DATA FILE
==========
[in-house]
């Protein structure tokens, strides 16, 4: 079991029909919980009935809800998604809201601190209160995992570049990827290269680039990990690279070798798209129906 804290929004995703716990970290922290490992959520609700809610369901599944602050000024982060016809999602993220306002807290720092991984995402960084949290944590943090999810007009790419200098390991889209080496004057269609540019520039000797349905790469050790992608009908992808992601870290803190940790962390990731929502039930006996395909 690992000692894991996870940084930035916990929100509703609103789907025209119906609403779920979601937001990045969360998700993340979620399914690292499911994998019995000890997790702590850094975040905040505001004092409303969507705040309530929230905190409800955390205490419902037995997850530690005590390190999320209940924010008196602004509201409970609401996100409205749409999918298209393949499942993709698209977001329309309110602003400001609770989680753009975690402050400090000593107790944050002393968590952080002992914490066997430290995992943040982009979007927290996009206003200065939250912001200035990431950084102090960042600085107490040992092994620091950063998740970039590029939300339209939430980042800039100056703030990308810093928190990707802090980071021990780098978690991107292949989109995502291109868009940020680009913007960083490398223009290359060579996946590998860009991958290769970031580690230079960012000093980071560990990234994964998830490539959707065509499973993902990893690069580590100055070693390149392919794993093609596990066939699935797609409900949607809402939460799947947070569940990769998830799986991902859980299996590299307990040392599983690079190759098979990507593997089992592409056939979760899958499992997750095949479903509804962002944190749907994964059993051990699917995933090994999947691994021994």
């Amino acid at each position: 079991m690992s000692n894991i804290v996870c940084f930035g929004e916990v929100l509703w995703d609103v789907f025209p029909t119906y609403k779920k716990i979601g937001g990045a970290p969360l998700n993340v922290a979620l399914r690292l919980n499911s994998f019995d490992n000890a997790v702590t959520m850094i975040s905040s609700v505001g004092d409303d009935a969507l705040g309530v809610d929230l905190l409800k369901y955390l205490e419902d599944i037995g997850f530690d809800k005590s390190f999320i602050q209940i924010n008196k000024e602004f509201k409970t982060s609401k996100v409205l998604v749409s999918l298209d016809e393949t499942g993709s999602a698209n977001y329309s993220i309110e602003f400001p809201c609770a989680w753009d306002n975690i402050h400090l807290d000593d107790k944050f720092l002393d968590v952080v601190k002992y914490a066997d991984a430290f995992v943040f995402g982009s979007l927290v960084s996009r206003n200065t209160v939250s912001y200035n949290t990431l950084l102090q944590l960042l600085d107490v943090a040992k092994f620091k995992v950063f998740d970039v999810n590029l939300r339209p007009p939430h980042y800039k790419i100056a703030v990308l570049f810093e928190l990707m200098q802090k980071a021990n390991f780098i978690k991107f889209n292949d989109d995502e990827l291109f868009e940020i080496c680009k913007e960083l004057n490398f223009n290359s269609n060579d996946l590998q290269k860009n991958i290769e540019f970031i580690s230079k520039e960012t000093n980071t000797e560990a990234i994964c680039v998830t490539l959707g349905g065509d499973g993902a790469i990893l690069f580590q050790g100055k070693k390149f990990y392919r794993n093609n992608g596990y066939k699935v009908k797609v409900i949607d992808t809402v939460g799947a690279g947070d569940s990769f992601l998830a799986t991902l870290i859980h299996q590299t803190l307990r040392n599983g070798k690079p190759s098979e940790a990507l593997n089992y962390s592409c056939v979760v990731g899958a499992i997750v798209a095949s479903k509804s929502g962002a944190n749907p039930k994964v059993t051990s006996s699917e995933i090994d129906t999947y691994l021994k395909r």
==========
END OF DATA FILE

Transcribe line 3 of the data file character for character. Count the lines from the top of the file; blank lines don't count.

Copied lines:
């Amino acid at each position: 079991m690992s000692n894991i804290v996870c940084f930035g929004e916990v929100l509703w995703d609103v789907f025209p029909t119906y609403k779920k716990i979601g937001g990045a970290p969360l998700n993340v922290a979620l399914r690292l919980n499911s994998f019995d490992n000890a997790v702590t959520m850094i975040s905040s609700v505001g004092d409303d009935a969507l705040g309530v809610d929230l905190l409800k369901y955390l205490e419902d599944i037995g997850f530690d809800k005590s390190f999320i602050q209940i924010n008196k000024e602004f509201k409970t982060s609401k996100v409205l998604v749409s999918l298209d016809e393949t499942g993709s999602a698209n977001y329309s993220i309110e602003f400001p809201c609770a989680w753009d306002n975690i402050h400090l807290d000593d107790k944050f720092l002393d968590v952080v601190k002992y914490a066997d991984a430290f995992v943040f995402g982009s979007l927290v960084s996009r206003n200065t209160v939250s912001y200035n949290t990431l950084l102090q944590l960042l600085d107490v943090a040992k092994f620091k995992v950063f998740d970039v999810n590029l939300r339209p007009p939430h980042y800039k790419i100056a703030v990308l570049f810093e928190l990707m200098q802090k980071a021990n390991f780098i978690k991107f889209n292949d989109d995502e990827l291109f868009e940020i080496c680009k913007e960083l004057n490398f223009n290359s269609n060579d996946l590998q290269k860009n991958i290769e540019f970031i580690s230079k520039e960012t000093n980071t000797e560990a990234i994964c680039v998830t490539l959707g349905g065509d499973g993902a790469i990893l690069f580590q050790g100055k070693k390149f990990y392919r794993n093609n992608g596990y066939k699935v009908k797609v409900i949607d992808t809402v939460g799947a690279g947070d569940s990769f992601l998830a799986t991902l870290i859980h299996q590299t803190l307990r040392n599983g070798k690079p190759s098979e940790a990507l593997n089992y962390s592409c056939v979760v990731g899958a499992i997750v798209a095949s479903k509804s929502g962002a944190n749907p039930k994964v059993t051990s006996s699917e995933i090994d129906t999947y691994l021994k395909r």